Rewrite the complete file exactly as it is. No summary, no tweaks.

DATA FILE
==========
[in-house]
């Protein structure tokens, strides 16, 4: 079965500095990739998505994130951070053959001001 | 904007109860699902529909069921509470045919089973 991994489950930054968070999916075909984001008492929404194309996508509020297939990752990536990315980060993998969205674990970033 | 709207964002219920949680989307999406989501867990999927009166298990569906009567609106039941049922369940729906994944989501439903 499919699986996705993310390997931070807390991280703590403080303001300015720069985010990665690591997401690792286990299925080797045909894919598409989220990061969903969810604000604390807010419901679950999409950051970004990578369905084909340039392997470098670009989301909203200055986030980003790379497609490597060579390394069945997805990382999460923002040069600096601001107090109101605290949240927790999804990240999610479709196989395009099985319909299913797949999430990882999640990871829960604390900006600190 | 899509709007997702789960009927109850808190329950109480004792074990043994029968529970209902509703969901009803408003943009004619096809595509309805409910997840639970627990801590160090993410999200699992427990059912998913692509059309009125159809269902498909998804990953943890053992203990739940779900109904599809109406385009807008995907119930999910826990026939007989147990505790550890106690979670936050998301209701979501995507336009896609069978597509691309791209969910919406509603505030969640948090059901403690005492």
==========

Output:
[in-house]
């Protein structure tokens, strides 16, 4: 079965500095990739998505994130951070053959001001 | 904007109860699902529909069921509470045919089973 991994489950930054968070999916075909984001008492929404194309996508509020297939990752990536990315980060993998969205674990970033 | 709207964002219920949680989307999406989501867990999927009166298990569906009567609106039941049922369940729906994944989501439903 499919699986996705993310390997931070807390991280703590403080303001300015720069985010990665690591997401690792286990299925080797045909894919598409989220990061969903969810604000604390807010419901679950999409950051970004990578369905084909340039392997470098670009989301909203200055986030980003790379497609490597060579390394069945997805990382999460923002040069600096601001107090109101605290949240927790999804990240999610479709196989395009099985319909299913797949999430990882999640990871829960604390900006600190 | 899509709007997702789960009927109850808190329950109480004792074990043994029968529970209902509703969901009803408003943009004619096809595509309805409910997840639970627990801590160090993410999200699992427990059912998913692509059309009125159809269902498909998804990953943890053992203990739940779900109904599809109406385009807008995907119930999910826990026939007989147990505790550890106690979670936050998301209701979501995507336009896609069978597509691309791209969910919406509603505030969640948090059901403690005492």